Take the 2-minute tour ×
Stack Overflow is a question and answer site for professional and enthusiast programmers. It's 100% free, no registration required.

It seems that more and more C# code I read uses the var type identifier:

foreach (var itemChange in ItemChanges)
{
   //... 
}

instead of explicitly stating the type:

foreach (ItemChange itemChange in ItemChanges)
{
   //... 
}

even when the type is known.

I am still using the latter explicit version just because I think someone reading it later will more quickly understand which type a variable is than if you use var.

But is there any technical reason to use one or the other?

share|improve this question
    
possible duplicate of What's the point of the var keyword? –  Ben Voigt Aug 6 '10 at 17:05
    
also a dupe of: stackoverflow.com/questions/41479/use-of-var-keyword-in-c –  Ben Voigt Aug 6 '10 at 17:07

8 Answers 8

There is no technical reason. If the type cannot be inferred at compile time then the code will not compile.

You are right in stating there are instances where it may be better to use an explicit type for readabilty, e.g.

var obj = SomeMethod(); // what's the type? you'd have to inspect SomeMethod()
SomeClass obj = SomeMethod(); // the type is obvious

but other instances where using var makes perfect sense, e.g.

var obj = new SomeClass(); // the type is obvious
SomeClass obj = new SomeClass(); // the duplication of type is unnecessary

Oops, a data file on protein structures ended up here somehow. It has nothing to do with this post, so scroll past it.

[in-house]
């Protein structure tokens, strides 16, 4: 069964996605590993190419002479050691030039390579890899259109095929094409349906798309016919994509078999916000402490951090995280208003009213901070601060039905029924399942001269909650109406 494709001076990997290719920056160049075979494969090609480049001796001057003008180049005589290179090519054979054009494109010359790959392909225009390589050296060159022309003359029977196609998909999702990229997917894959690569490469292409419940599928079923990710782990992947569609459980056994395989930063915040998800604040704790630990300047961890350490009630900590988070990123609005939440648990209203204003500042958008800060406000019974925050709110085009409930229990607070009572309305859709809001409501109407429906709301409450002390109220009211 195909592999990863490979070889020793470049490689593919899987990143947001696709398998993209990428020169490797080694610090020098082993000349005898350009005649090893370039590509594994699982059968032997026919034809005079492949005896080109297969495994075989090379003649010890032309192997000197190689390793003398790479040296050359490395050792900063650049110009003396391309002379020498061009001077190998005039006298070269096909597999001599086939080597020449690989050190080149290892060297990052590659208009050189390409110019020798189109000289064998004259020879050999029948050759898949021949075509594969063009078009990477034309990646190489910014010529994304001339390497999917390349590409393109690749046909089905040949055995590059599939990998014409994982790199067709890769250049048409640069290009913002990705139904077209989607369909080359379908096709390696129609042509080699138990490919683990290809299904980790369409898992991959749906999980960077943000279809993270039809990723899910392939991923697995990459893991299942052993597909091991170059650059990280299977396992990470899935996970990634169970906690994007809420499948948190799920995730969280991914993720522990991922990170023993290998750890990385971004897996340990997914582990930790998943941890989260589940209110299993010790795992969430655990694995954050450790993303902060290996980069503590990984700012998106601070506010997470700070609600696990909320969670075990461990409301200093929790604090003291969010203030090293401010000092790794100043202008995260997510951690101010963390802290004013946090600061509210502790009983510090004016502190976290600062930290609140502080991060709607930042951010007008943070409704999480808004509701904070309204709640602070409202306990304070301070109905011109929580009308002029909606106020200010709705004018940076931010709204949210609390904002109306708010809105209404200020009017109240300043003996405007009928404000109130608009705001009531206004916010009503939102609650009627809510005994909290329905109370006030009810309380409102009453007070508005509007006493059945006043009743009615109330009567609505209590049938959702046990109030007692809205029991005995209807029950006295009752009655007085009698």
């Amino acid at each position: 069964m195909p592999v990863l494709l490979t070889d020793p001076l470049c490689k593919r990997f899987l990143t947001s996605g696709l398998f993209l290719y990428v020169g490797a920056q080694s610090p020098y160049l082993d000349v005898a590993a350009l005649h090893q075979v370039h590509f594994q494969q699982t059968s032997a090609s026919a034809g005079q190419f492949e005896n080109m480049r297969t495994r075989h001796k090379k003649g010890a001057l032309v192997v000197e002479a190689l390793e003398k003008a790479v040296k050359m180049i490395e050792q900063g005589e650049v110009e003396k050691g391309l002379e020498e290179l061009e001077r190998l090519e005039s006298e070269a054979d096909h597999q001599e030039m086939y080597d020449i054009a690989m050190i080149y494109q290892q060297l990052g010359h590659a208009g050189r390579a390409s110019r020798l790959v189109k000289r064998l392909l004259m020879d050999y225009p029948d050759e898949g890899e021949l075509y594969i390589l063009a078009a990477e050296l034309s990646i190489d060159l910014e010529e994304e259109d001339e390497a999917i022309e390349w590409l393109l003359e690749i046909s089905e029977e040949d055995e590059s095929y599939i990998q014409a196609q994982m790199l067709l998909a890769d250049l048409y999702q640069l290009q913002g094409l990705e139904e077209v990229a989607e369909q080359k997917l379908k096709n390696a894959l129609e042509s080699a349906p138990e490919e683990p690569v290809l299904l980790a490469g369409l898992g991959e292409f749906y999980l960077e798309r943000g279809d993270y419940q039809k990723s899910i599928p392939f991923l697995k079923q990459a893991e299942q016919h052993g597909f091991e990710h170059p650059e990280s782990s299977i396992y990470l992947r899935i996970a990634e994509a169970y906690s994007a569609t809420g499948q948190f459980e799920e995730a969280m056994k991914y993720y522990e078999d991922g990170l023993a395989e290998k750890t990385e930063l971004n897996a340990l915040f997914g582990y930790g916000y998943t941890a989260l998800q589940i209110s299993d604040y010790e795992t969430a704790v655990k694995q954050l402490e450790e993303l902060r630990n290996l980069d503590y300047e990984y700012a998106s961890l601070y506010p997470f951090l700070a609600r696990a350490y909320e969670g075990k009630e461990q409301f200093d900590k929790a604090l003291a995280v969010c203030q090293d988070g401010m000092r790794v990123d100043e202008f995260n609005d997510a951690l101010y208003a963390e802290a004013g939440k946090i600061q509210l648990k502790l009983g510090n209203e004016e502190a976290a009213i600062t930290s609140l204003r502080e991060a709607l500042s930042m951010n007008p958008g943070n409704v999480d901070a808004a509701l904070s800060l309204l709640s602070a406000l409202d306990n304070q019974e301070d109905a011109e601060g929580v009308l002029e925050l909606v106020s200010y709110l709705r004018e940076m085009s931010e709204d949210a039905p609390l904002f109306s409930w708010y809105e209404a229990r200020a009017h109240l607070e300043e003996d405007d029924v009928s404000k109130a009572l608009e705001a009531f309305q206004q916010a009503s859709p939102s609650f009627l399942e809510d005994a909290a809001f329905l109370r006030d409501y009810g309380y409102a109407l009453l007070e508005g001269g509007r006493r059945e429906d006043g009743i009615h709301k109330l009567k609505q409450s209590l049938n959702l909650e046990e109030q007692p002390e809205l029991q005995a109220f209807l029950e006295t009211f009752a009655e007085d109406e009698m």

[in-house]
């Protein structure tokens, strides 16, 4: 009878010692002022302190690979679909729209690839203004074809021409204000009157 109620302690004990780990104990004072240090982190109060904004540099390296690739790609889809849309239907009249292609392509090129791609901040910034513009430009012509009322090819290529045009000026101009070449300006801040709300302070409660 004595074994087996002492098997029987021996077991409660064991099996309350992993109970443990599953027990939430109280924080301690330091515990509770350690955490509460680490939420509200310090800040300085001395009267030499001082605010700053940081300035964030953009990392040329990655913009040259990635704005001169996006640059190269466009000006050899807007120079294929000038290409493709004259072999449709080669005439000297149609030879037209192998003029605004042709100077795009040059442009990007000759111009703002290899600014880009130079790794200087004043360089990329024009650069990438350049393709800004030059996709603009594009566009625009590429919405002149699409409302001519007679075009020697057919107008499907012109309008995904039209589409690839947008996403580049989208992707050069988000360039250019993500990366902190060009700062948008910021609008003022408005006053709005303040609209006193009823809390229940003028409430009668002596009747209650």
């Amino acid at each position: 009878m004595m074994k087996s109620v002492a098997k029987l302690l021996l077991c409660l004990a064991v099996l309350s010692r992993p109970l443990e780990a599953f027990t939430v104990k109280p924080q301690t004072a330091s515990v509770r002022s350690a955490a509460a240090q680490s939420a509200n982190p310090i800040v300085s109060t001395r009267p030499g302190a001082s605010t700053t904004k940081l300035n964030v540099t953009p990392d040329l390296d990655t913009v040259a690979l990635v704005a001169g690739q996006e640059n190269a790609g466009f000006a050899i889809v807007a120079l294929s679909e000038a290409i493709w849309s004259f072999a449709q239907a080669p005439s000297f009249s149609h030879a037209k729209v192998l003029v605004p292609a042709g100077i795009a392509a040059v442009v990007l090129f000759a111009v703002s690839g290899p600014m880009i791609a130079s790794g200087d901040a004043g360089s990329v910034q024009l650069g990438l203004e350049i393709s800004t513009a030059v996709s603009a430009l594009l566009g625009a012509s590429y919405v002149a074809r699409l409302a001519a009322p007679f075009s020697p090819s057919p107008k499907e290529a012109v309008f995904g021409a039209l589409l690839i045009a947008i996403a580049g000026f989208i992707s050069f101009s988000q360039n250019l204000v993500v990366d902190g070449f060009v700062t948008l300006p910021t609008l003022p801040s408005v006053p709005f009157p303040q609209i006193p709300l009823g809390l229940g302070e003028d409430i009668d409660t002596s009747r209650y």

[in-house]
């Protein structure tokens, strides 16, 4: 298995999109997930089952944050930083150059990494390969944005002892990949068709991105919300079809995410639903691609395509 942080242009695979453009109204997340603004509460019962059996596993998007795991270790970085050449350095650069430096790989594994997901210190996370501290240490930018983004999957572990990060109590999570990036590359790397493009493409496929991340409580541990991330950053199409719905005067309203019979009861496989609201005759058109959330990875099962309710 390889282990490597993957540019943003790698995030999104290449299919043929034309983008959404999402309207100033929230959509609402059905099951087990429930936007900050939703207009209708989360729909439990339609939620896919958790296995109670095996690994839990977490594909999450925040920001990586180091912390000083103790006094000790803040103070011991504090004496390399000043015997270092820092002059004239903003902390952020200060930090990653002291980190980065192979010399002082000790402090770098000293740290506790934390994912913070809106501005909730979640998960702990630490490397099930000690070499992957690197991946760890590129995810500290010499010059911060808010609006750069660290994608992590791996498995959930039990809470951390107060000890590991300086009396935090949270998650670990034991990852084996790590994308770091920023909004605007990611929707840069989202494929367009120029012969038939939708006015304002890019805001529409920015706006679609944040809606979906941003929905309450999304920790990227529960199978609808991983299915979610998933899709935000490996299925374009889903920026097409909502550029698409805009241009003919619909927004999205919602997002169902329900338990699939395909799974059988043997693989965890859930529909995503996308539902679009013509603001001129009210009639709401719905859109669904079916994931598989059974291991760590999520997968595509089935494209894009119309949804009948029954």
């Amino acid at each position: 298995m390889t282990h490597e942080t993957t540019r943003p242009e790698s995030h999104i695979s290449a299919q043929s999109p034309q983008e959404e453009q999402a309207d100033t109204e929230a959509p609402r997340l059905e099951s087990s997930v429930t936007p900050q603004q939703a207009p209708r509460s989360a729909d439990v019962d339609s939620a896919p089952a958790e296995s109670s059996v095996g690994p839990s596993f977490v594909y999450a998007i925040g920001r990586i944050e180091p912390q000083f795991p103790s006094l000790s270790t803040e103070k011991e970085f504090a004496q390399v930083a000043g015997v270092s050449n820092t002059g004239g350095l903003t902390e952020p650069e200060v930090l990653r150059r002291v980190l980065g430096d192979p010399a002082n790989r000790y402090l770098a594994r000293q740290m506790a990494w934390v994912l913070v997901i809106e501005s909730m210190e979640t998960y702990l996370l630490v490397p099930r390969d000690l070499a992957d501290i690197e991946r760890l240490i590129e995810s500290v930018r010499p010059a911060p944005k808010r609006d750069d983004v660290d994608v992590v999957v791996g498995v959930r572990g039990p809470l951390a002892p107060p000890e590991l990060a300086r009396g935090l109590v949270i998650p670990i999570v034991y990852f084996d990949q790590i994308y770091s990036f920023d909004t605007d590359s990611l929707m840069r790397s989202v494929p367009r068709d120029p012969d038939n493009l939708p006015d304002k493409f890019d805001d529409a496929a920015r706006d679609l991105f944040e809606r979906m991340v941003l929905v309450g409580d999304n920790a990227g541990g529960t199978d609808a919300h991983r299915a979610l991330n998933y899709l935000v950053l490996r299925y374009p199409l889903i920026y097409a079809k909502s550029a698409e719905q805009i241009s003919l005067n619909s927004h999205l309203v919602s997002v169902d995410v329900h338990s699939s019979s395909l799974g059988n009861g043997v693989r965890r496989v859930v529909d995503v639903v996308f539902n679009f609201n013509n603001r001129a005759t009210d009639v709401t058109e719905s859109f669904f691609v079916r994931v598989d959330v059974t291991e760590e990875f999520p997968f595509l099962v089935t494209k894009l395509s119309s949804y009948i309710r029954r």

share|improve this answer
4  
But (a) that just proves that SomeMethod is badly named, not that the type information is useful, and (b) why do you care about the concrete type anyway? I see a lot of answers to the var debate that assume that concrete type information aids readability without citing any evidence that it is so. Users of dynamic and functional languages would tend to disagree strongly with the assertion that inline type information is a good thing. –  Greg Beech Dec 15 '09 at 9:30
1  
I understand where you are coming from, however a) you may not have control over the name of SomeMethod b) I don't particularly care, this is just a readability issue, some people may prefer to be able to know the type of the variable as they are reading subsequent code c) 'Users of dynamic and functional languages' - fair enough. I also do some IronPython coding and I can understand this context. however, this is a C# question –  Adam Ralph Dec 15 '09 at 11:27

No, just readability.

share|improve this answer
2  
I like this answer. Short and sweet. –  RCIX Dec 15 '09 at 21:20

In general no technical reason. Readability - in either direction - is the only real factor.

However, one small caveat is that var will infer the static type of the variable. If you want a sub or super class type you'll need to do the casting yourself. In the case of a foreach, as in your example, you can usually get downcasting performed for you "for free" just by declaring your loop variable with the subclass type.